One of his best-remembered presentations came in February 1953, when he forcefully denounced the Soviet regime of Joseph Stalin. Sheen gave a dramatic reading of the burial scene from Shakespeare's Julius Caesar, substituting the names of Caesar, Cassius, Mark Antony, and Brutus with those of prominent Soviet leaders Stalin, Lavrenty Beria, Georgy Malenkov, and Andrey Vyshinsky. He concluded by saying, "Stalin must one day meet his judgment." The dictator suffered a stroke a few days later and died within a week.
The show ran until 1957, drawing as many as 30 million people on a weekly basis. In 1958, Sheen became national director of the Society for the Propagation of the Faith, serving for eight years before being appointed Bishop of Rochester, New York, on October 26, 1966. He also hosted a nationally-syndicated series, The Fulton Sheen Program, from 1961 to 1968 (first in black and white and then in color). The format of this series was essentially the same as Life Is Worth Living.
Sheen was credited with helping convert a number of notable figures to the Catholic faith, including agnostic writer Heywood Broun, politician Clare Boothe Luce, automaker Henry Ford II, Communist writer Louis F. Budenz, theatrical designer Jo Mielziner, violinist and composer Fritz Kreisler, and actress Virginia Mayo. Each conversion process took an average of 25 hours of lessons, and reportedly more than 95% of his students in private instruction were baptized.
While serving in Rochester, he created the Sheen Ecumenical Housing Foundation, which survives to this day. He also spent some of his energy on political activities, such as his denunciation of the Vietnam War in late July 1967. On October 15, 1969, one month after celebrating his 50th anniversary as a priest, Sheen resigned from his position and was then appointed Archbishop of the Titular See of Newport (Wales) by Pope Paul VI. This ceremonial position allowed Sheen to continue his extensive writing. Archbishop Sheen wrote 73 books and numerous articles and columns.
On October 2, 1979, two months before Sheen's death, Pope John Paul II visited St. Patrick's Cathedral in New York City and embraced Sheen, saying, "You have written and spoken well of the Lord Jesus Christ. You are a loyal son of the Church."
Death and legacy
Sheen died of heart disease on December 9, 1979. He is buried in the crypt of St. Patrick's Cathedral, near the deceased Archbishops of New York. The official repository of Sheen's papers, television programs, and other materials is at St. Bernard's School of Theology and Ministry in Rochester, New York.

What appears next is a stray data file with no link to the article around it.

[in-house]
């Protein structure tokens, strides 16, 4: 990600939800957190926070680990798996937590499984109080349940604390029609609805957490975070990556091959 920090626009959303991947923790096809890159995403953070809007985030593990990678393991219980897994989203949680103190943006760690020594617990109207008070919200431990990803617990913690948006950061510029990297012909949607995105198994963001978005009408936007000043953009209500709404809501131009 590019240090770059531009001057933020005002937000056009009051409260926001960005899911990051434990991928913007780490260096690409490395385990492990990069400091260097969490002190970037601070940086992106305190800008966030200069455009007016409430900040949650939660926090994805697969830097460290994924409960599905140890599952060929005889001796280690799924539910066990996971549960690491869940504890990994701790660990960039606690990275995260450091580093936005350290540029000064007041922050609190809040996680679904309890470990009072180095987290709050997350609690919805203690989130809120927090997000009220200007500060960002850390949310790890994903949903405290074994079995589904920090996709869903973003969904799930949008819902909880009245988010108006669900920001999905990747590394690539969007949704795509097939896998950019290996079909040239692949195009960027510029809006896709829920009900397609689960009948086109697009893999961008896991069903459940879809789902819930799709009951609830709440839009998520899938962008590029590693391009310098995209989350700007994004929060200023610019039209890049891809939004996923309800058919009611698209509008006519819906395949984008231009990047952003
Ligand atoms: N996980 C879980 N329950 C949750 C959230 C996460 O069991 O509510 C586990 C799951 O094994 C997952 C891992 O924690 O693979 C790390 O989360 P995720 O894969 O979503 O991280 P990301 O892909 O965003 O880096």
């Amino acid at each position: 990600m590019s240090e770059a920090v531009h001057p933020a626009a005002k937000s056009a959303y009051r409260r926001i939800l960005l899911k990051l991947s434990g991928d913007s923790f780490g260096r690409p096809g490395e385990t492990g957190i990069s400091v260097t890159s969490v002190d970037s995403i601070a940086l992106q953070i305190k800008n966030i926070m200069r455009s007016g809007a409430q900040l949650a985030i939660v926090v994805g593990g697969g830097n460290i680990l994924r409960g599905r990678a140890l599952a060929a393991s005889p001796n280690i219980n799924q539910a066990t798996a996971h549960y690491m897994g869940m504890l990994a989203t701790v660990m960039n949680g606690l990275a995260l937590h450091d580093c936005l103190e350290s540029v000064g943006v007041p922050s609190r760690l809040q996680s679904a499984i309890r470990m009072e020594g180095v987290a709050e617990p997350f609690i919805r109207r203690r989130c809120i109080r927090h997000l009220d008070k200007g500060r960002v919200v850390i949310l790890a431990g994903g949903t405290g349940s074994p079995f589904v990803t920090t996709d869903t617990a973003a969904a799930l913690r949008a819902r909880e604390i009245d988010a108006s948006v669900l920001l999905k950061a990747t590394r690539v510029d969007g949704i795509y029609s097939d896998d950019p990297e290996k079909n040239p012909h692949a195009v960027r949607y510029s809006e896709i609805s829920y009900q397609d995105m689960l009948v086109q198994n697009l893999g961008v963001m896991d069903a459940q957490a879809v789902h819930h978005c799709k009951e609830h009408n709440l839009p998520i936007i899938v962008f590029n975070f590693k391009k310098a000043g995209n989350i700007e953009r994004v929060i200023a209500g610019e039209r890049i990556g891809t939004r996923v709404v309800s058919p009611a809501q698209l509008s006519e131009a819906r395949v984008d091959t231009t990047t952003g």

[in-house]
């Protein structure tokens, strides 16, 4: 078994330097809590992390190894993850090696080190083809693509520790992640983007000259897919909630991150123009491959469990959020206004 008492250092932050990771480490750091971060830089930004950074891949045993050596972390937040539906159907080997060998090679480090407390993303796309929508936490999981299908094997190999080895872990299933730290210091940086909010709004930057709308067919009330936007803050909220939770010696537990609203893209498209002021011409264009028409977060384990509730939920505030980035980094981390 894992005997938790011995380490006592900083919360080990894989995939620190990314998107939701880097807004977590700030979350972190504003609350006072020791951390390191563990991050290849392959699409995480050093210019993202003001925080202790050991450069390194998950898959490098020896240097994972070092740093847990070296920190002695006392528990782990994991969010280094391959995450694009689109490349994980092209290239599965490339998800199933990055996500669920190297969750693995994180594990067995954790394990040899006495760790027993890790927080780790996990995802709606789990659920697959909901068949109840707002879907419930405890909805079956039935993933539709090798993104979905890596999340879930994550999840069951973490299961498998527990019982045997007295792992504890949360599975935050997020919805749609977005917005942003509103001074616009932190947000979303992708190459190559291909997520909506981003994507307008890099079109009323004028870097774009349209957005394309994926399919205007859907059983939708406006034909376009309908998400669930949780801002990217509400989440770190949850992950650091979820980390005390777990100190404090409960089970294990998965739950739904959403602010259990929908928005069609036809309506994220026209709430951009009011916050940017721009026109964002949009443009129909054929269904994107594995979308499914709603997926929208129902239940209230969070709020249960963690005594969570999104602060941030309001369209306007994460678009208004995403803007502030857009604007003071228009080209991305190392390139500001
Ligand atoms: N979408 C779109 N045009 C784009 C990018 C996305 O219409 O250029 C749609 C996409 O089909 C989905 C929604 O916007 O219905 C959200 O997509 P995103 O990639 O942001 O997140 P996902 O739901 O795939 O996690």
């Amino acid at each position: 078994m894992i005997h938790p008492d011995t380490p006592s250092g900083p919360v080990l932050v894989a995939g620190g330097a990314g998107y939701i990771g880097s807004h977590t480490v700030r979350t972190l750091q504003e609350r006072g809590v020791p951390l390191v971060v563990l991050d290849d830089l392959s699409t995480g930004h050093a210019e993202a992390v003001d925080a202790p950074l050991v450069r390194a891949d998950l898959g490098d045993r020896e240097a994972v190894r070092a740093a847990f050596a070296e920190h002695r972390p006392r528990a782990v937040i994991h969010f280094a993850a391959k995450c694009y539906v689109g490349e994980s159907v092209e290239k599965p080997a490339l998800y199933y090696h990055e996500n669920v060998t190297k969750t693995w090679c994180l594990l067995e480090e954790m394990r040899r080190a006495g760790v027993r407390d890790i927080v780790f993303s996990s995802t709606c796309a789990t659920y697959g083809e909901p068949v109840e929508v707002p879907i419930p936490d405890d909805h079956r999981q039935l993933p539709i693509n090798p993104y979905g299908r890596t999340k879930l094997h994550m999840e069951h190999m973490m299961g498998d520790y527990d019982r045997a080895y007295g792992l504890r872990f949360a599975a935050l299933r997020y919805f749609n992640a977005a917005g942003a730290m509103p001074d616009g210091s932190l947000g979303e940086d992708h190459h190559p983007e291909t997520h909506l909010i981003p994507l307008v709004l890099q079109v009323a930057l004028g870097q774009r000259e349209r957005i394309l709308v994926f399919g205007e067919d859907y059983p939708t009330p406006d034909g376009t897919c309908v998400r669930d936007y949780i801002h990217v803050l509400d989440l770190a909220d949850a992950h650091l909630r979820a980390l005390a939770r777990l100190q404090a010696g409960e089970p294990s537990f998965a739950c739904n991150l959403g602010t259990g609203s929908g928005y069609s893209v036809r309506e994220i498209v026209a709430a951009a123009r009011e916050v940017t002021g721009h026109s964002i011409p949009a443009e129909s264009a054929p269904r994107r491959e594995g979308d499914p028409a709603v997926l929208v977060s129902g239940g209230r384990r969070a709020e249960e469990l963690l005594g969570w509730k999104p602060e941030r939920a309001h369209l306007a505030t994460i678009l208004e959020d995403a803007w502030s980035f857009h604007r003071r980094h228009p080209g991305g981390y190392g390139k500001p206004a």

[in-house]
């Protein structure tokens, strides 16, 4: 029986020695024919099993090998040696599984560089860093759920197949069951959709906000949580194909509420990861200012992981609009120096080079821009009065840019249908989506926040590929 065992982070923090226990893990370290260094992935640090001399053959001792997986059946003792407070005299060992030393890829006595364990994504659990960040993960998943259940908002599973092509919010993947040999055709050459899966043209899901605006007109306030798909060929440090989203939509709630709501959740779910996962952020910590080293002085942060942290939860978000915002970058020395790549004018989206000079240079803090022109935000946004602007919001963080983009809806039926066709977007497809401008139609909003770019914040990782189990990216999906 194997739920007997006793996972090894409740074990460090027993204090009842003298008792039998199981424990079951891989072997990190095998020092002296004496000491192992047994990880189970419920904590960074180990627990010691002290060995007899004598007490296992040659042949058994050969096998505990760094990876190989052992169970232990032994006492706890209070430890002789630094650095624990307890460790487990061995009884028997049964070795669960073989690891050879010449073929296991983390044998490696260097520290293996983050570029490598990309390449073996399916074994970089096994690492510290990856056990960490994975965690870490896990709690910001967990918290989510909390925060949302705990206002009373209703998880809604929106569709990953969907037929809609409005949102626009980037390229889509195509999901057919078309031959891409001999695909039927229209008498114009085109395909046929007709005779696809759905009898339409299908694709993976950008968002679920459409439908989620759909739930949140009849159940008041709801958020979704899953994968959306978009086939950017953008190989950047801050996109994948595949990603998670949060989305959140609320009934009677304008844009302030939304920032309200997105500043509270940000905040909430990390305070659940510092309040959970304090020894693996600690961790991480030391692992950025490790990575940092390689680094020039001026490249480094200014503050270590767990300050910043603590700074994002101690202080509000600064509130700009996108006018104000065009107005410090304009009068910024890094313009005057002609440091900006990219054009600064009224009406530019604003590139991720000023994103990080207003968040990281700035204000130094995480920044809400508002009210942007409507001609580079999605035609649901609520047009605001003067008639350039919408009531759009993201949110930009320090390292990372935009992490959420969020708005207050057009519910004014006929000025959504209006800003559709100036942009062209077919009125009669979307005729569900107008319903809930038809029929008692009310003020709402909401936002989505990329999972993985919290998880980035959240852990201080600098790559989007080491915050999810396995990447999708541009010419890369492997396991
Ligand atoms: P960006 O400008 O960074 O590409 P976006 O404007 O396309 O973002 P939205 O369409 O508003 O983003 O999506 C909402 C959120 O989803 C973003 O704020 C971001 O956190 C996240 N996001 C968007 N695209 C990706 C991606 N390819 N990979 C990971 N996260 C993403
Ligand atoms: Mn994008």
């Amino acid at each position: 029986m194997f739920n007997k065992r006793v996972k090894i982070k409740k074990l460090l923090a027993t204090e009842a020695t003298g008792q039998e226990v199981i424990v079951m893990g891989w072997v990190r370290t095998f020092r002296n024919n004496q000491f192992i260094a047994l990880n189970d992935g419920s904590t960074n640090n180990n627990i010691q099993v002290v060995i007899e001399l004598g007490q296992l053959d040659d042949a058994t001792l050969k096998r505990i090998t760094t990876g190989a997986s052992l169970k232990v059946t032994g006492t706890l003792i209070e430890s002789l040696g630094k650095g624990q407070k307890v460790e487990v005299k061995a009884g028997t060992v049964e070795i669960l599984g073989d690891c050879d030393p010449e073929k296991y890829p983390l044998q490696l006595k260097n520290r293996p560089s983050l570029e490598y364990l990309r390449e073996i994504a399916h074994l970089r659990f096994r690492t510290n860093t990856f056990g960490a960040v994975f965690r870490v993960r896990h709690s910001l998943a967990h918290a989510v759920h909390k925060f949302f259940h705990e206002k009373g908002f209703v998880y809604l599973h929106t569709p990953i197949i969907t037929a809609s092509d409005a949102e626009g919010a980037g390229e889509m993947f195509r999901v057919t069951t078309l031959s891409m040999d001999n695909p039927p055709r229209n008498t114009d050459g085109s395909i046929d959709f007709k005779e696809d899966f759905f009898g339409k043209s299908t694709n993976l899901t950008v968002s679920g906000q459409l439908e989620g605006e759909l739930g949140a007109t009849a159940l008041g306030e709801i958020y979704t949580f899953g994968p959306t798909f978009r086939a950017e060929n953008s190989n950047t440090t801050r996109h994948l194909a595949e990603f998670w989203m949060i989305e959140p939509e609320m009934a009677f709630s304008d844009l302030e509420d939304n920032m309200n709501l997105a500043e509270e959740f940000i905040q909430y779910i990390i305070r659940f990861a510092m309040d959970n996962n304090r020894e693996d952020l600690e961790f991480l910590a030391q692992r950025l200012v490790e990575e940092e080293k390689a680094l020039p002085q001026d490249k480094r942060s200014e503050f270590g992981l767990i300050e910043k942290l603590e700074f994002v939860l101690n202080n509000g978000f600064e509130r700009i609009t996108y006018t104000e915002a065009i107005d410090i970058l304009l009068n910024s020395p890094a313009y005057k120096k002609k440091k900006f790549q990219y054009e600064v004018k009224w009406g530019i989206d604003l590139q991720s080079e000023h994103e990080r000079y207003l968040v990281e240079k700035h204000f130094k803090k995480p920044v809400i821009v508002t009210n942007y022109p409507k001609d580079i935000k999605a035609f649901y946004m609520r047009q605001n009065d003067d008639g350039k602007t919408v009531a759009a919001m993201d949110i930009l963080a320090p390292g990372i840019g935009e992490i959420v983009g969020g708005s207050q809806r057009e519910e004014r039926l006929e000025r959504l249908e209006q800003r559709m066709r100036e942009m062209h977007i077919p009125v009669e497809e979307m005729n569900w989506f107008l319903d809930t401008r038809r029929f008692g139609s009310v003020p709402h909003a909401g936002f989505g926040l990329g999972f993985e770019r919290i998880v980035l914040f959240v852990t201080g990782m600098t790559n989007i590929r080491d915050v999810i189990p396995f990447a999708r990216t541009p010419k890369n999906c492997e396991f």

The Archbishop Fulton J. Sheen Foundation was formed in 1998 by Gregory J. Ladd and Lawrence F. Hickey to make known the life of the archbishop. The foundation approached Cardinal John O'Connor of the Archdiocese of New York for permission to commence the process of for cause, which was under the authority of the Diocese of Peoria. In November 2010, it was announced that it was expected that the Archdiocese of New York would likely take over his cause for canonization upon an unsettled debate concerning the return of Sheen's remains to the Diocese of Peoria.
In 2002, Sheen's Cause for Canonization as a saint was officially opened, and so he is now referred to as a "Servant of God".
On February 2, 2008, the archives of Archbishop Sheen were sealed at a ceremony during a special Mass at the Cathedral of Saint Mary of the Immaculate Conception in Peoria, Illinois, where the diocese is sponsoring his canonization.
In 2009, the diocesan phase of the investigation came to an end, and the records were sent to the Congregation for the Causes of Saints at the Vatican in Rome for further investigation by a panel of prelates, other members, and consultors of the congregation. They will ultimately give a report and recommendation to the Congregation's Prefect, Cardinal Angelo Amato, who will forward his recommendations with their report to Pope Benedict XVI for a final decision as to whether he has lived the theological and ecclesiastical virtues.
Joseph Campanella introduces the re-runs of Sheen's various programs that are aired on EWTN. Reruns are also aired on Trinity Broadcasting Network. In addition to his television appearances, Archbishop Sheen can also be heard on Relevant Radio.
According to Catholic News Service and The Catholic Post (the official newspaper of the Peoria Diocese), the case of a boy who as an infant had no discernible pulse for 61 minutes (who was about to be declared dead at OSF Saint Francis Medical Center in Peoria, Illinois, as a stillborn infant) and yet allegedly still lived to be healthy – without physical or mental impairment – is in the preliminary stages of being investigated as the possible miracle needed for Archbishop Sheen's potential beatification. If the miracle is approved at the diocesan level, and then by the Congregation for the Causes of Saints at the Vatican (being both medically unexplainable and directly attributable theologically to Sheen's intercession according to expert panels in both subject areas), then beatification may proceed. Another such miracle would be required for him to be considered for canonization as a saint. On Wednesday, September 7, 2011, a tribunal of inquiry was sworn in to investigate the alleged healing. During a special Mass at 10:30AM on Sunday, December 11, 2011, at St. Mary's Cathedral in Peoria, the documentation gathered by the tribunal over nearly three months will be boxed and sealed. It will then be shipped to the Vatican for consideration by the Congregation for the Causes of Saints, concluding the diocesan tribunal's work- which makes up much of the diocese's work on the project.
Selected books authored